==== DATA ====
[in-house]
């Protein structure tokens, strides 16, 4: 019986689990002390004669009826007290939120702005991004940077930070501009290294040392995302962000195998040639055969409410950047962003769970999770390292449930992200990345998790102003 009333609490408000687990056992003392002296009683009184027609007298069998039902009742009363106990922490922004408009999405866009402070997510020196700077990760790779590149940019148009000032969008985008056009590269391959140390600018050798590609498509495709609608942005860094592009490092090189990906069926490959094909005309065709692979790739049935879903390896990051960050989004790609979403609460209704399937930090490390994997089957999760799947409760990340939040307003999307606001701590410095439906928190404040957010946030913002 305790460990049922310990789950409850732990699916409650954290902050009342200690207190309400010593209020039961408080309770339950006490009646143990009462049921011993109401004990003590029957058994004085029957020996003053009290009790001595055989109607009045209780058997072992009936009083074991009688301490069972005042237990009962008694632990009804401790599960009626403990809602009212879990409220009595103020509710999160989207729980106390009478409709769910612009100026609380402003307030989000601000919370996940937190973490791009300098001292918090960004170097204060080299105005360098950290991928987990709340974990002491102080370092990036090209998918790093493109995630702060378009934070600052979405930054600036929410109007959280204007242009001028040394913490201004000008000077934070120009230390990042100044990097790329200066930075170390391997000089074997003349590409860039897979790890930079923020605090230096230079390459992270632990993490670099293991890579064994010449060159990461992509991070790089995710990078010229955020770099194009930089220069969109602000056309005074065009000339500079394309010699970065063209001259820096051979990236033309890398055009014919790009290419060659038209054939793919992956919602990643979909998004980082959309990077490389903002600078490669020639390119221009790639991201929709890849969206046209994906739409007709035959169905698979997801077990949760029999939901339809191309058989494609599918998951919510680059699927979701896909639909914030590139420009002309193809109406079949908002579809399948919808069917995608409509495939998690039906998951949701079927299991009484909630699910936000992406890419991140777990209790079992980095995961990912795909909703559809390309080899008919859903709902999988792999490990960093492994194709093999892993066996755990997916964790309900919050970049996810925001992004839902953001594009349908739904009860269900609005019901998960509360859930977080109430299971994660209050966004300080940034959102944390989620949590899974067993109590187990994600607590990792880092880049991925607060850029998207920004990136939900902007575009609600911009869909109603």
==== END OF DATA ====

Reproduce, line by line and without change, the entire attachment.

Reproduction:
[in-house]
């Protein structure tokens, strides 16, 4: 019986689990002390004669009826007290939120702005991004940077930070501009290294040392995302962000195998040639055969409410950047962003769970999770390292449930992200990345998790102003 009333609490408000687990056992003392002296009683009184027609007298069998039902009742009363106990922490922004408009999405866009402070997510020196700077990760790779590149940019148009000032969008985008056009590269391959140390600018050798590609498509495709609608942005860094592009490092090189990906069926490959094909005309065709692979790739049935879903390896990051960050989004790609979403609460209704399937930090490390994997089957999760799947409760990340939040307003999307606001701590410095439906928190404040957010946030913002 305790460990049922310990789950409850732990699916409650954290902050009342200690207190309400010593209020039961408080309770339950006490009646143990009462049921011993109401004990003590029957058994004085029957020996003053009290009790001595055989109607009045209780058997072992009936009083074991009688301490069972005042237990009962008694632990009804401790599960009626403990809602009212879990409220009595103020509710999160989207729980106390009478409709769910612009100026609380402003307030989000601000919370996940937190973490791009300098001292918090960004170097204060080299105005360098950290991928987990709340974990002491102080370092990036090209998918790093493109995630702060378009934070600052979405930054600036929410109007959280204007242009001028040394913490201004000008000077934070120009230390990042100044990097790329200066930075170390391997000089074997003349590409860039897979790890930079923020605090230096230079390459992270632990993490670099293991890579064994010449060159990461992509991070790089995710990078010229955020770099194009930089220069969109602000056309005074065009000339500079394309010699970065063209001259820096051979990236033309890398055009014919790009290419060659038209054939793919992956919602990643979909998004980082959309990077490389903002600078490669020639390119221009790639991201929709890849969206046209994906739409007709035959169905698979997801077990949760029999939901339809191309058989494609599918998951919510680059699927979701896909639909914030590139420009002309193809109406079949908002579809399948919808069917995608409509495939998690039906998951949701079927299991009484909630699910936000992406890419991140777990209790079992980095995961990912795909909703559809390309080899008919859903709902999988792999490990960093492994194709093999892993066996755990997916964790309900919050970049996810925001992004839902953001594009349908739904009860269900609005019901998960509360859930977080109430299971994660209050966004300080940034959102944390989620949590899974067993109590187990994600607590990792880092880049991925607060850029998207920004990136939900902007575009609600911009869909109603």